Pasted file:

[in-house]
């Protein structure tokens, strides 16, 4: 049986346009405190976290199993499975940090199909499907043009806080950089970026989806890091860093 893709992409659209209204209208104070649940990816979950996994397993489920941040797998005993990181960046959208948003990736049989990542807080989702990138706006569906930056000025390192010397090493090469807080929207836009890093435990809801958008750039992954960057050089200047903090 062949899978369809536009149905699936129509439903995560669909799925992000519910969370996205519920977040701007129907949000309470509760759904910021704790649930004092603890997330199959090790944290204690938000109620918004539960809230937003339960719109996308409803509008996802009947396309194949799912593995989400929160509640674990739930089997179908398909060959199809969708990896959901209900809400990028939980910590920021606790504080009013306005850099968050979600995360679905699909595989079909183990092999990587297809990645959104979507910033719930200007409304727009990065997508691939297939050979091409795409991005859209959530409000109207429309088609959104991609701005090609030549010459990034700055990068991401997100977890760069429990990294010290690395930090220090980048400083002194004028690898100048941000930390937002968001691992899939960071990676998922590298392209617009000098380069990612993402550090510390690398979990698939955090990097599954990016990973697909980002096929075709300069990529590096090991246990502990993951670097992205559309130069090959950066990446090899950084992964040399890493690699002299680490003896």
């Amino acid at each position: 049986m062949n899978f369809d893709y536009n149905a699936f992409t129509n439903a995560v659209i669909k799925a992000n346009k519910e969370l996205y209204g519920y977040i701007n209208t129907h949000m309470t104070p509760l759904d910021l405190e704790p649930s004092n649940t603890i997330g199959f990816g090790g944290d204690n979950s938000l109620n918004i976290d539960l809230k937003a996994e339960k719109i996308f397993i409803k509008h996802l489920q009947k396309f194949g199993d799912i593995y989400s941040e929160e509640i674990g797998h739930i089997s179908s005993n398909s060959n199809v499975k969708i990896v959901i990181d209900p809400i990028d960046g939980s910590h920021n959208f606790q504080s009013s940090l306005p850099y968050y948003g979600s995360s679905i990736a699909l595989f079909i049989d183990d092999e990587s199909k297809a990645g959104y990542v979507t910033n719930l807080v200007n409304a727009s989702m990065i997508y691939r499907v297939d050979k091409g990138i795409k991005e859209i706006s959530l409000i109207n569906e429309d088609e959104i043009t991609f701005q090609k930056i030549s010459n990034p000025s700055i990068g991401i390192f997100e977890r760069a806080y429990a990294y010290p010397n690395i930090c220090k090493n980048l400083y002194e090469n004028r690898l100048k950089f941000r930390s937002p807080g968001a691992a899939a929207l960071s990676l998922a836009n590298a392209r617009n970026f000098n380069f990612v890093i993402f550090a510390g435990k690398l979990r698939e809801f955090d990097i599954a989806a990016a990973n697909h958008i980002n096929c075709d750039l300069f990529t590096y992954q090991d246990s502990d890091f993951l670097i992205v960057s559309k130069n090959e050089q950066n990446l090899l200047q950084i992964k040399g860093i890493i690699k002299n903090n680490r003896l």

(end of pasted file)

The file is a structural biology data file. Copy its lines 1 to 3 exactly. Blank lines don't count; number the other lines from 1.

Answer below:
[in-house]
């Protein structure tokens, strides 16, 4: 049986346009405190976290199993499975940090199909499907043009806080950089970026989806890091860093 893709992409659209209204209208104070649940990816979950996994397993489920941040797998005993990181960046959208948003990736049989990542807080989702990138706006569906930056000025390192010397090493090469807080929207836009890093435990809801958008750039992954960057050089200047903090 062949899978369809536009149905699936129509439903995560669909799925992000519910969370996205519920977040701007129907949000309470509760759904910021704790649930004092603890997330199959090790944290204690938000109620918004539960809230937003339960719109996308409803509008996802009947396309194949799912593995989400929160509640674990739930089997179908398909060959199809969708990896959901209900809400990028939980910590920021606790504080009013306005850099968050979600995360679905699909595989079909183990092999990587297809990645959104979507910033719930200007409304727009990065997508691939297939050979091409795409991005859209959530409000109207429309088609959104991609701005090609030549010459990034700055990068991401997100977890760069429990990294010290690395930090220090980048400083002194004028690898100048941000930390937002968001691992899939960071990676998922590298392209617009000098380069990612993402550090510390690398979990698939955090990097599954990016990973697909980002096929075709300069990529590096090991246990502990993951670097992205559309130069090959950066990446090899950084992964040399890493690699002299680490003896």
């Amino acid at each position: 049986m062949n899978f369809d893709y536009n149905a699936f992409t129509n439903a995560v659209i669909k799925a992000n346009k519910e969370l996205y209204g519920y977040i701007n209208t129907h949000m309470t104070p509760l759904d910021l405190e704790p649930s004092n649940t603890i997330g199959f990816g090790g944290d204690n979950s938000l109620n918004i976290d539960l809230k937003a996994e339960k719109i996308f397993i409803k509008h996802l489920q009947k396309f194949g199993d799912i593995y989400s941040e929160e509640i674990g797998h739930i089997s179908s005993n398909s060959n199809v499975k969708i990896v959901i990181d209900p809400i990028d960046g939980s910590h920021n959208f606790q504080s009013s940090l306005p850099y968050y948003g979600s995360s679905i990736a699909l595989f079909i049989d183990d092999e990587s199909k297809a990645g959104y990542v979507t910033n719930l807080v200007n409304a727009s989702m990065i997508y691939r499907v297939d050979k091409g990138i795409k991005e859209i706006s959530l409000i109207n569906e429309d088609e959104i043009t991609f701005q090609k930056i030549s010459n990034p000025s700055i990068g991401i390192f997100e977890r760069a806080y429990a990294y010290p010397n690395i930090c220090k090493n980048l400083y002194e090469n004028r690898l100048k950089f941000r930390s937002p807080g968001a691992a899939a929207l960071s990676l998922a836009n590298a392209r617009n970026f000098n380069f990612v890093i993402f550090a510390g435990k690398l979990r698939e809801f955090d990097i599954a989806a990016a990973n697909h958008i980002n096929c075709d750039l300069f990529t590096y992954q090991d246990s502990d890091f993951l670097i992205v960057s559309k130069n090959e050089q950066n990446l090899l200047q950084i992964k040399g860093i890493i690699k002299n903090n680490r003896l």